Neither of these are true for me. In fact, I relish time alone. Nonetheless, the more chaotic, busy, and full my life becomes, the more difficult remembering to slow down seems to be.
Making Time to Slow Down
When we don’t make a point to slow things down and make time for stillness and relaxation, the less effective we become at managing the stressors in our lives. This can sometimes pose problems. An important point I teach about relaxation techniques is how vital it is to practice these tools on a regular, ongoing basis. It’s important to make them a part of your daily routine and use them often instead of just calling on them during moments of chaos.
This is especially true when you are first learning to embrace mindfulness and meditation and incorporate them into your life. Relying on relaxation tools only during moments of stress may help you to better cope in the moment. But utilizing them on a regular basis will help you operate from a place that is more grounded and stable. This can allow you to mitigate some of the stress that might otherwise become overwhelming.
Try this simple exercise:
Get into a comfortable position and try to relax. Release as much tension from your body as possible. Take a few deep breaths in … and out. Imagine your body is like a big, stable, old oak tree. Imagine yourself being strong and steady, even amid strong winds and stormy weather. Close your eyes and visualize this as you continue to breathe in and out deeply.
Imagine roots at the base of your spine, traveling down through anything below you and deep into the earth. Visualize these roots planted firmly into the ground. Imagine that any negative emotions or stressors can travel out of you, through these roots, and back into the earth where they can be released and recycled.
After you’ve finished embracing this visualization, check in with yourself to see how you are feeling. Notice if you experience any shifts in your emotions or changes in sensations in your body. Hopefully this exercise helps you to establish a better sense of calm. If so, congratulate yourself for successfully using a mindfulness tool. Know you can use this simple meditation anywhere, at any time, in order to feel more stable and secure.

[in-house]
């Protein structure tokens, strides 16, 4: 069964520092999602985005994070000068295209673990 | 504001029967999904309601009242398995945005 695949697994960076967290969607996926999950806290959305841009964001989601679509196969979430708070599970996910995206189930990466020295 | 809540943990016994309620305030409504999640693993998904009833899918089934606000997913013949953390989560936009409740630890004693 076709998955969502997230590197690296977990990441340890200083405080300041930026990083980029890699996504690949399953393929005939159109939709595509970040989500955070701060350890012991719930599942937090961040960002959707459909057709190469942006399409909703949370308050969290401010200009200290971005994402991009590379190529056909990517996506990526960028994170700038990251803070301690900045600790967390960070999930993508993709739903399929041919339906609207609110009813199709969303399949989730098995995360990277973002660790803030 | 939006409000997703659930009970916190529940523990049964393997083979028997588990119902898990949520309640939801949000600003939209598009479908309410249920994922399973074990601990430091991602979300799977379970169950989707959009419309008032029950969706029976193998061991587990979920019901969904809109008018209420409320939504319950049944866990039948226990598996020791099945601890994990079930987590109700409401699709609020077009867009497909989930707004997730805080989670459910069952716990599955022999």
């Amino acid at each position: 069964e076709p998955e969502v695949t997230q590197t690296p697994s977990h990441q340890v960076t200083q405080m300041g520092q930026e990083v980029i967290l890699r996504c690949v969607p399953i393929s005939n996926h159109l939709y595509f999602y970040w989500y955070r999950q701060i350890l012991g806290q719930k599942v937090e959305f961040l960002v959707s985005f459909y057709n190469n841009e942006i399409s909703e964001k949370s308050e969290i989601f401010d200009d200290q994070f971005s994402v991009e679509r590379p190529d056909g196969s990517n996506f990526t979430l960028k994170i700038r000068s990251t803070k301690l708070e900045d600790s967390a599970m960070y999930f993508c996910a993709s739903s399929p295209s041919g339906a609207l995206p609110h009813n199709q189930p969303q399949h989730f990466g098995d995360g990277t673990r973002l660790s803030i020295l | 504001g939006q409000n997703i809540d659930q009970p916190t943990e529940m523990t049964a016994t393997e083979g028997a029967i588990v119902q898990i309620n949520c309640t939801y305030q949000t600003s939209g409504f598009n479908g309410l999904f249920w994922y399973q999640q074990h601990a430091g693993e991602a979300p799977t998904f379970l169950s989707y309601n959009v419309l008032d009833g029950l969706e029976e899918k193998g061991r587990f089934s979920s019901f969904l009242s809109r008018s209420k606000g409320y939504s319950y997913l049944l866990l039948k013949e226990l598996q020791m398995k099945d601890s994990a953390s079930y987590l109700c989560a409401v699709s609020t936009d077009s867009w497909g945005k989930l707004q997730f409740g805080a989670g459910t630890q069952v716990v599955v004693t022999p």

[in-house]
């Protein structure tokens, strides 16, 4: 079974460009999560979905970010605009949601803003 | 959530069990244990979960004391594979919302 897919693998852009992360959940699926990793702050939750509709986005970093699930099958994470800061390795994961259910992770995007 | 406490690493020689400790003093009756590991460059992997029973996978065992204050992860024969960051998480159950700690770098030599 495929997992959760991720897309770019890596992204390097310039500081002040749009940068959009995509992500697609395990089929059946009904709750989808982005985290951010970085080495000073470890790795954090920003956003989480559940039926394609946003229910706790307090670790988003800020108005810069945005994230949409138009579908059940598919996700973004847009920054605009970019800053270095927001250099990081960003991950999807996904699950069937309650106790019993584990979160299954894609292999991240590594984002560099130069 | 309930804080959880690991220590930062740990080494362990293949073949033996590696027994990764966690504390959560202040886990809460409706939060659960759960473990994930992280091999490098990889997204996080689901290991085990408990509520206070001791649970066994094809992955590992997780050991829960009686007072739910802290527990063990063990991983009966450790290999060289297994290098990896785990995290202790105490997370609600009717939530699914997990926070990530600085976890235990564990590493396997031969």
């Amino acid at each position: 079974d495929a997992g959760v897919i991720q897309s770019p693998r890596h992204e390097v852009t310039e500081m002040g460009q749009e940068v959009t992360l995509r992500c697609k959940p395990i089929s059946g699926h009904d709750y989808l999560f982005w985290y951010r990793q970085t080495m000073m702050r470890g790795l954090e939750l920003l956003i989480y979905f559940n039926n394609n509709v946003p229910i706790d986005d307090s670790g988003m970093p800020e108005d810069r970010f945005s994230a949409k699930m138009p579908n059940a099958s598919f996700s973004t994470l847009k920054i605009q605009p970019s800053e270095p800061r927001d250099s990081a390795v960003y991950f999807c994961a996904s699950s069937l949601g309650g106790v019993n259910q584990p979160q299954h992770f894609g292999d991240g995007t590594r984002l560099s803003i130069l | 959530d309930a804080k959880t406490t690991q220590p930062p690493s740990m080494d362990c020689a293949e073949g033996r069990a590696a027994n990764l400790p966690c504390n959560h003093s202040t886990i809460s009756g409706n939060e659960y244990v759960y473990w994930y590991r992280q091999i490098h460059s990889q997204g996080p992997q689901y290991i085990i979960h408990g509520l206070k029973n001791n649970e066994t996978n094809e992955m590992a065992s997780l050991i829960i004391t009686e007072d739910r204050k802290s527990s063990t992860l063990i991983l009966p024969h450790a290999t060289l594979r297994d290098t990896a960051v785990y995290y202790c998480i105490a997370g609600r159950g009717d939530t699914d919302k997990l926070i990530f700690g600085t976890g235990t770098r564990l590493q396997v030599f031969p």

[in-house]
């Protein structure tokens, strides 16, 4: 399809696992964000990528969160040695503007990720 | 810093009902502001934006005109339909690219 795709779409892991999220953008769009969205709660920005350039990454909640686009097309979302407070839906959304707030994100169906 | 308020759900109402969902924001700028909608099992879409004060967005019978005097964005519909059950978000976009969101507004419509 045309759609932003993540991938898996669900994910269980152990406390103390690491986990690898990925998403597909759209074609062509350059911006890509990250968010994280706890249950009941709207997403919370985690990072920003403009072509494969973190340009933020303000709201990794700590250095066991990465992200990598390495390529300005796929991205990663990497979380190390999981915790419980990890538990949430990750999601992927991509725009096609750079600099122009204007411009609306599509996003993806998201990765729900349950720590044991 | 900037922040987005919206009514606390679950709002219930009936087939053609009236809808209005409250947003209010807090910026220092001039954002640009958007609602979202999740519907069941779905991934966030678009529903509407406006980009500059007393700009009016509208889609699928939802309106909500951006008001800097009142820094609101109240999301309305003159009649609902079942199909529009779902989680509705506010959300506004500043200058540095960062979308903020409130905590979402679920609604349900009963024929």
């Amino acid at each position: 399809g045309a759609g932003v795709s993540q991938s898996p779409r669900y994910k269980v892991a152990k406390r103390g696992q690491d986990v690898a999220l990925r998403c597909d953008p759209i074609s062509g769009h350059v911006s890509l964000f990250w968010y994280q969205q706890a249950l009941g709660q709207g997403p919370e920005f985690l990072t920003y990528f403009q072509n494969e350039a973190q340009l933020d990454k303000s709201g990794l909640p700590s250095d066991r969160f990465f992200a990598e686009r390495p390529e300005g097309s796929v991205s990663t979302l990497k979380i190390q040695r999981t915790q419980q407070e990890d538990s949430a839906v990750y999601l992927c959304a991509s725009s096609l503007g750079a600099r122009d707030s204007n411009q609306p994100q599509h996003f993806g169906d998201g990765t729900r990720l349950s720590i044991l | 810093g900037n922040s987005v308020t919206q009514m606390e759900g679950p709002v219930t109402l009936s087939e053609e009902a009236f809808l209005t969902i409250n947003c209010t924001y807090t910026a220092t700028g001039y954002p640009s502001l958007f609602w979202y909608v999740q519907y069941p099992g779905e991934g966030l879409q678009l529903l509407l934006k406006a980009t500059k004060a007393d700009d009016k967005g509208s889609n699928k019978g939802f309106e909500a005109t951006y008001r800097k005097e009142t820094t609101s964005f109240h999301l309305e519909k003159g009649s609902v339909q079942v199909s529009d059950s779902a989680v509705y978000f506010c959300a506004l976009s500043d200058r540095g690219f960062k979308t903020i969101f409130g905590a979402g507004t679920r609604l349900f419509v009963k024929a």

If you found the visualization difficult, keep practicing. There are books, CDs, websites, YouTube videos, and more out there to help you embrace the practice of meditation. If you find the idea of meditating uncomfortable, that’s okay. My original thoughts on meditation years ago were a bit cynical. I believed it sounded hokey, crazy, or foreign. I imagined elderly monks in faraway places sitting perfectly still, eyes closed, for hours on end, depriving themselves of the ability to scratch an itch, not even allowing themselves to eat. I thought meditation meant blanking out your brain and not allowing a single thought to pass though your mind. This, I found impossible.
I’ve since discovered meditation really just means slowing down, developing more awareness, and taking time to be more mindful and present. There are many different techniques and ways to do this. One book I like is Learn to Meditate: A Practical Guide to Self-Discovery and Fulfillment, which offers many techniques for practicing mindfulness. Find what works for you.
It doesn’t take hours, and it doesn’t need to be difficult. You just need to find a few short moments to regularly and consciously slow down, become more self-aware, and allow your mind to take a break from everything you are juggling. If you aren’t sure how to begin, I encourage you to reach out for help. A compassionate therapist or counselor can offer guidance and support as you explore meditation and mindfulness practices.
Fontana, D. (1999). Learn to meditate: A practical guide to self-discovery and fulfillment. San Francisco, CA: Chronicle Books.
© Copyright 2018 GoodTherapy.org. All rights reserved. Permission to publish granted by Megan MacCutcheon, LPC, GoodTherapy.org Topic Expert
The preceding article was solely written by the author named above. Any views and opinions expressed are not necessarily shared by GoodTherapy.org. Questions or concerns about the preceding article can be directed to the author or posted as a comment below.